Manuel R. Pablo, of the Naval Research Laboratory, Washington, D.C., surprised me by finding another solution to the old T puzzle. By turning one piece over he produced the fat T shown in Figure 80. Other readers, keeping the five-sided piece in its standard orientation, produced '/'s with arms of different lengths.

Pablo's solution to the T-puzzle

Note that if one piece is turned over, the four pieces fit neatly together to form the isosceles trapezoid shown in Figure 81. The T puzzle, packed in this trapezoidal form, was on sale in 1975 as the "Teezer" puzzle, made by Hoi Polloi, New York City.

The T puzzle has been made with the T in many different shapes, but the puzzle is difficult only if the five-sided piece has the same width as the others. The mind has a strong tendency to assume that this piece must go either vertically or horizontally, an assumption that of course makes the solution impossible.

David Frost was so intrigued by the leprechaun paradox that he arranged for Pat Patterson to provide an enlargement that he could display on the TV talk show he was then hosting. After demonstrating the paradox, Frost asked if anyone in the audience could explain it. Nobody could. Finally a lady stood up to say that her husband understood how it worked. Frost turned to the husband. His explanation was identical with the one I quoted for Loyd's vanishing Chinese warrior. When the rectangles are arranged one way, the man said, there are 15 leprechauns. But when you arrange them the other way, there are only 14.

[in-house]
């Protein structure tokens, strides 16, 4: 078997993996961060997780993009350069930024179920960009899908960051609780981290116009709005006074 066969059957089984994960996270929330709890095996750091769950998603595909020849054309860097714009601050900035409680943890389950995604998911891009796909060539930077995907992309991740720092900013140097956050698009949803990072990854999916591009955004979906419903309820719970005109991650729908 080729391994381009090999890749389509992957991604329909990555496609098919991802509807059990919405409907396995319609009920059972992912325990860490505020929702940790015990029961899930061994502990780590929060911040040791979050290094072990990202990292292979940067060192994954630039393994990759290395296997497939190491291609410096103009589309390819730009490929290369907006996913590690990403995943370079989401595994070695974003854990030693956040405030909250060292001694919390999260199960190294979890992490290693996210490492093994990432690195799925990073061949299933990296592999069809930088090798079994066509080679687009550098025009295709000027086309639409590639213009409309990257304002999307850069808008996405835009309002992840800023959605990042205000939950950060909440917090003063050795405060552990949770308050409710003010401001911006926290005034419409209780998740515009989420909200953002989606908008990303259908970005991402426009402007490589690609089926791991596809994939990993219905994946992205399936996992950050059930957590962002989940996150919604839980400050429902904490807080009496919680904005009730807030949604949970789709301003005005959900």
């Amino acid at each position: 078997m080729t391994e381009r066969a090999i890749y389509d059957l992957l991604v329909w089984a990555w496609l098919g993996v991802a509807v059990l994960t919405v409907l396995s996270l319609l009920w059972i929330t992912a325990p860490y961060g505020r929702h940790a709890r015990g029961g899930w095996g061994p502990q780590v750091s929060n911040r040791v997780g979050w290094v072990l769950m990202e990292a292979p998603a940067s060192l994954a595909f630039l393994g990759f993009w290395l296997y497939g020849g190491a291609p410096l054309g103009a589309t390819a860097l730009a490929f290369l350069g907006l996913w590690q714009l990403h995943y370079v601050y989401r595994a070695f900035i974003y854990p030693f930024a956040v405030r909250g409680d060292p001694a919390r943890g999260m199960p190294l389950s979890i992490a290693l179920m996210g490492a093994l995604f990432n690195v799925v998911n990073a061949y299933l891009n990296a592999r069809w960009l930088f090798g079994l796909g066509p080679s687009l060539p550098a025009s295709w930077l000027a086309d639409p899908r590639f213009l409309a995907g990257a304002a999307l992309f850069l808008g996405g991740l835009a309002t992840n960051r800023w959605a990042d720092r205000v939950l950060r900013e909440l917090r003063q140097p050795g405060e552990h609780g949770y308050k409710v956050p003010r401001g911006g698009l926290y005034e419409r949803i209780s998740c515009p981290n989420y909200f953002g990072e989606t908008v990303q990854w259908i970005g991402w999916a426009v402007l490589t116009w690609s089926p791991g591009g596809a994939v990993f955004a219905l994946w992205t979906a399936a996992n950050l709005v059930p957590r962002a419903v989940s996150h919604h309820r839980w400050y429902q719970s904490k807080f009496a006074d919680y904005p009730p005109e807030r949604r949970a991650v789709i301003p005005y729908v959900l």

Figure 81

Figure 81

The "Teezer" puzzle

In showing the paradox to friends, an amusing bit of business is to ask which leprechaun vanishes. If they pick one, put a penny on the upper half and another penny on the lower half. After shifting the pieces, the pennies of course mark portions of leprechauns that are still there. Let them try again. The number of pennies on the figures increase, but without casting much light on the mystery.

Many readers wrote to say that if the lower half of the picture is cut in two parts by a vertical cut between the ninth and tenth leprechauns, you can arrange the four pieces to make 13 leprechauns. Other permutations produced by other cuts will give 16 and 17 figures, though they get distorted as they increase. Of course you can produce similar changes by rotating Loyd's disk.

Dozens of imitations and variations of the leprechauns have been printed since the item was first marketed, some of them pornographic. You will find an early discussion of how they all work, with many examples, in my Mathematics, Magic and Mystery, and in Mel Stover's cover article, "The Disappearing Man and Other Vanishing Paradoxes," listed in the bibliography. Stover owns the largest collection of such things, mine running a close second.

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